On June 28, just two days before the end of Q2, U.S. Cellular announced that it had inked a deal to sell 10 MHz of spectrum to T-Mobile (TMUS) for $308 million, with the deal set to be complete before the end of 2013 (it is not reflected in either TDS' or U.S. Cellular's Q2 results). The deal will net U.S. Cellular (and by extension TDS) $212 million after cash tax payments of $96 million, giving both companies the flexibility to invest further in U.S. Cellular's business, or distributing it to the company's shareholders (mostly TDS). On its Q2 earnings call, TDS' executives outlined a 75%-25% split in deploying capital; 75% would go towards investments in the business, both organic and inorganic, and the remaining 25% would be returned to shareholders, via both buybacks and dividends (shares of TDS have a dividend yield of around 1.9% as of this writing). Management noted that such "monetization activities" are set to continue into 2014; U.S. Cellular CEO Kenneth Meyers stated on TDS' earnings call that the company is continuing to undertake efforts to sell off non-core assets, including both spectrum and wireless towers. TDS itself also pledged to continue examining new acquisitions for its core TDS Telecom business, as well as hold enough capital on its balance sheet to participate in future spectrum auctions. However, the acquisition of other companies by TDS is not the only type of M&A that needs to be considered. The takeover of U.S. Cellular is itself a possibility that needs to be examined. Amidst a flurry of deals in the domestic telecommunications sector, U.S. Cellular is now the largest standalone wireless carrier remaining, after the "Big 4" national carriers. And with the need for spectrum increasing, companies such as Dish (DISH) are finding themselves with fewer and fewer potential partners with whom to execute their wireless strategy. Although we do not usually believe in investing on the basis of takeover potential, the dynamics of the domestic telecommunications sector have changed in recent months. Previously, we have covered both Clearwire and Leap Wireless (LEAP), arguing that both companies have the potential to be acquired, and at meaningful premiums. Critics pushed back, arguing that both companies' spectrum assets were unneeded, and their balance sheets too weak to be acquired. And yet, both Leap and Clearwire were taken over, and at meaningful premiums. Notably, U.S. Cellular's own balance sheet is far stronger than that of either company; U.S. Cellular ended Q2 2013 with net debt of $261.328 million (consisting of $617.893 million in cash & investments and debt of $879.221 million). TDS' and U.S. Cellular's corporate governance issues should not present a hindrance to any acquisition, assuming that a suitable premium is offered. We note that TDS itself is majority controlled by its founding Carlson family (which holds the positions of Chairman of the Board, CEO, as well as 2 other board seats). Via a special class of TDS shares, the family holds about 52% voting control of the company. However, as the current speculation surrounding Cablevision (CVC) and its controlling Dolan family has shown, even family-controlled companies can be persuaded to consider the idea of a takeover and/or merger. We note that TDS has been the target of activist investors before: in 2008 and 2009, both Mario Gabelli's Gamco and Southeastern Asset Management, which together acquired nearly 30% of TDS, pressed the company to sell itself. Currently, Gamco and affiliated funds own 8.5% of TDS, and the situation for more activism exists, particularly if consolidation in the domestic telecommunications sector continues.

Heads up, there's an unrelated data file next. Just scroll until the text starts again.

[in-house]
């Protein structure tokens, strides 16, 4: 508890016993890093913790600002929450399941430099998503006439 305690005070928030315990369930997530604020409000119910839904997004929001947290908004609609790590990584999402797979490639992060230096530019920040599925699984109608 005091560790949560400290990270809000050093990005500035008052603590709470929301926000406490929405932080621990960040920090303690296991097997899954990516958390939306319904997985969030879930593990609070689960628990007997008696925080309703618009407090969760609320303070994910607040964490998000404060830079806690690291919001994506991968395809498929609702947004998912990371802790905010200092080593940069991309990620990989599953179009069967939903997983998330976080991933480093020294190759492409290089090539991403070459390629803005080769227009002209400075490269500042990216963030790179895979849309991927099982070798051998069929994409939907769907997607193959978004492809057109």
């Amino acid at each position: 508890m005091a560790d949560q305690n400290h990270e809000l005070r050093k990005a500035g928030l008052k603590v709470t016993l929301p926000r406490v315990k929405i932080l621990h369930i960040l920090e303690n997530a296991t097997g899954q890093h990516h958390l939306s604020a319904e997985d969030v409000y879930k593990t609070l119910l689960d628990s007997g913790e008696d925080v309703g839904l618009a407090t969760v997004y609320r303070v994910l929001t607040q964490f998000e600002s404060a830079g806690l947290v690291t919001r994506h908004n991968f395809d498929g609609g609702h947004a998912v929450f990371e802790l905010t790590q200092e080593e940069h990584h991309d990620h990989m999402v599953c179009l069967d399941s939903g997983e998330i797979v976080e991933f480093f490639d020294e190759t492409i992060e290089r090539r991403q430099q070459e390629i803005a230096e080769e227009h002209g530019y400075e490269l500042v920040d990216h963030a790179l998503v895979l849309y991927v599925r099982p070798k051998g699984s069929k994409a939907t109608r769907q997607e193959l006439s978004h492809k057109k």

TDS Telecom: Overcoming Wireline's Decline